Hempstead Supervisor Don Clavin said he has a plan to spend by year's end the more than $100 million left in federal pandemic funding the town received, but has not publicly outlined how it will be used as local communities clamor for the money.
"We’re going to utilize these funds for what they’re intended: for Hempstead residents and based on the population and for the benefit for town residents," Clavin said in an interview Tuesday.
Clavin, a Republican, for months has heard from state, county and village officials and small businesses that want a share of the use-it-or-lose-it funds. He said he will continue to seek an extension and flexibility from the U.S. Department of Treasury on how to spend the money, including whether local governments can use it for lost revenue.
The funding has to be allocated by Dec. 30 and can only be spent on COVID-19-related expenses, according to Treasury guidelines.
"We’re identifying any expenses reimbursable and will utilize funds under the oversight of town council, and residents can rest assured these funds will be utilized," he said. "We have to operate under the premise we will not get an extension and hopefully they will grant one."
Hempstead received $133 million in May under the federal CARES Act and was the only town in the nation to get funding based on its population of more than 500,000. Hempstead Town — with a population of 800,000 — makes up more than half of the 1.3 million in Nassau County, which received $103 million in federal funding.
The Town Board has so far approved about $29 million to cover distributions to food banks, hospitals and universities. The most recent allocation was $450,000 to Mount Sinai South Nassau hospital in Oceanside to conduct a drive-thru testing site. Northwell Health has received a total of $3.8 million since May for coronavirus testing.
The town also has distributed $8 million to local colleges and universities, including $2 million each to Hofstra University and Nassau Community College.
The town, which is keeping the money in escrow, has $20 million in anticipated expenses for retrofitting 82 buildings for bathrooms and air systems during the pandemic.
Criticism has emerged from representatives from multiple layers of government, who accuse Clavin of dragging his feet on helping municipalities that have suffered sizable economic losses and incurred expenses.
Three Democratic congressional representatives and four state senators in May asked Clavin to give funding to the county and assist the town’s 22 villages with rising expenses in emergency services, police, water services and sanitation.
Clavin argued he was saving funding for an increase in cases this fall, and has helped villages with cleaning expenses and equipment, such as $221,000 given this month to Garden City, and funding for fire departments.
Nassau County Executive Laura Curran, a Democrat, in a letter last week requested $50 million from Clavin to fund Nassau County police response within the Town of Hempstead. She said she used Nassau's funding for county expenses and first responders.
"As Nassau County and New York State see an increase in COVID-19 cases, it is critical that local police departments, fire districts, schools, towns and cities have access to unused CARES funding to fight this pandemic," Curran said. "Without these resources, our local governments may be unable to buy the supplies and services they need as Nassau County faces a surge in cases."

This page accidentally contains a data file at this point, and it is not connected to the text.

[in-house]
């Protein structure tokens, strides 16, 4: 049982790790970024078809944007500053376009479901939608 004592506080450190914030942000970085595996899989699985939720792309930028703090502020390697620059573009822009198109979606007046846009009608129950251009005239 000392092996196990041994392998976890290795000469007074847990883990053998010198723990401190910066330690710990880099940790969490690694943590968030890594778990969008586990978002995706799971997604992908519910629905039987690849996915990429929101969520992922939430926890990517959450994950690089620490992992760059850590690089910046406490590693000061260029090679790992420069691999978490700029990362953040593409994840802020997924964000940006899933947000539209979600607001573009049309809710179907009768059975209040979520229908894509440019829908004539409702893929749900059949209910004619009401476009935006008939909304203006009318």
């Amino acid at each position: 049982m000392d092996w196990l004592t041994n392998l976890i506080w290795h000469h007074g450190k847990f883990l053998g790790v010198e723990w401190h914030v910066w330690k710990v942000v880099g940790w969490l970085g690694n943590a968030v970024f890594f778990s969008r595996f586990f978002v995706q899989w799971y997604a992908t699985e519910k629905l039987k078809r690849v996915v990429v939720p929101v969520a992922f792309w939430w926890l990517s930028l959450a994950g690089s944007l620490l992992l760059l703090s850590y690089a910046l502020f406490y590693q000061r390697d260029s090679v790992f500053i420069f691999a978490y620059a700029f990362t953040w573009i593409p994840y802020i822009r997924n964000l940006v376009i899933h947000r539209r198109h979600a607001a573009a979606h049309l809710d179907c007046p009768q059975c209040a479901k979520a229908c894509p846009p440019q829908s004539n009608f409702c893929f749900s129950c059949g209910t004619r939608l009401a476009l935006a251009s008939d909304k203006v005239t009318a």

Curran noted that Clavin has only allocated about 25% of the federal funding and asked Clavin to reveal his plan for using the rest. She accused Clavin of using the funding for a "public relations campaign" to bolster town officials.
Clavin told Curran that the town has allocated $7 million for the county's public hospital and college and to the Nassau County Industrial Development Agency to distribute PPE to small businesses. He said school districts, villages, fire departments, hospitals, colleges, community groups and others have asked why the county could not provide CARES assistance.
"Instead, it appears that Nassau’s Administration has chosen to utilize virtually every penny of its $103 million in federal CARES funding to plug holes in its budget," Clavin wrote.
"I take exception to you referring to the allocation of essential CARES resources for these heroic front-line workers and first responders, as 'funding to plug budget holes,' " Curran said.
Rep. Kathleen Rice (D-Garden City) said Clavin should assist Nassau because "the town doesn’t have the expenses the county is struggling with." She called the funding allocation to Hempstead a quirk in the CARES Act while the other Nassau towns of Oyster Bay and North Hempstead were left out. She said Congress will not be able to pass an extension.
"He shouldn’t desperately be trying to find things to spend money on," Rice said. "It’s going to go away and there will be no words, but to give $100 million back to the federal government. Shame on him."
Sen. Chuck Schumer (D-N.Y.) helped the town apply for funding and has been negotiating with the Treasury for more flexibility and financial help. A bill in the U.S. House would have extended funding through next year, but Democrats fear gridlock in the Republican-controlled Senate and that the outgoing administration will stall any changes.
Where the money has gone
Food banks: $5.6 million
Hospitals: $9 million
Colleges: $8 million
Hempstead Town costs $2.7 million
Nassau County IDA: $2 million
Fire departments: $89,000
United Cerebral Palsy Association: $435,000
Marion & Gural JCC: $75,000
United Way: $358,000
Long Island Children’s Museum: $31,800
SOURCE: Hempstead Town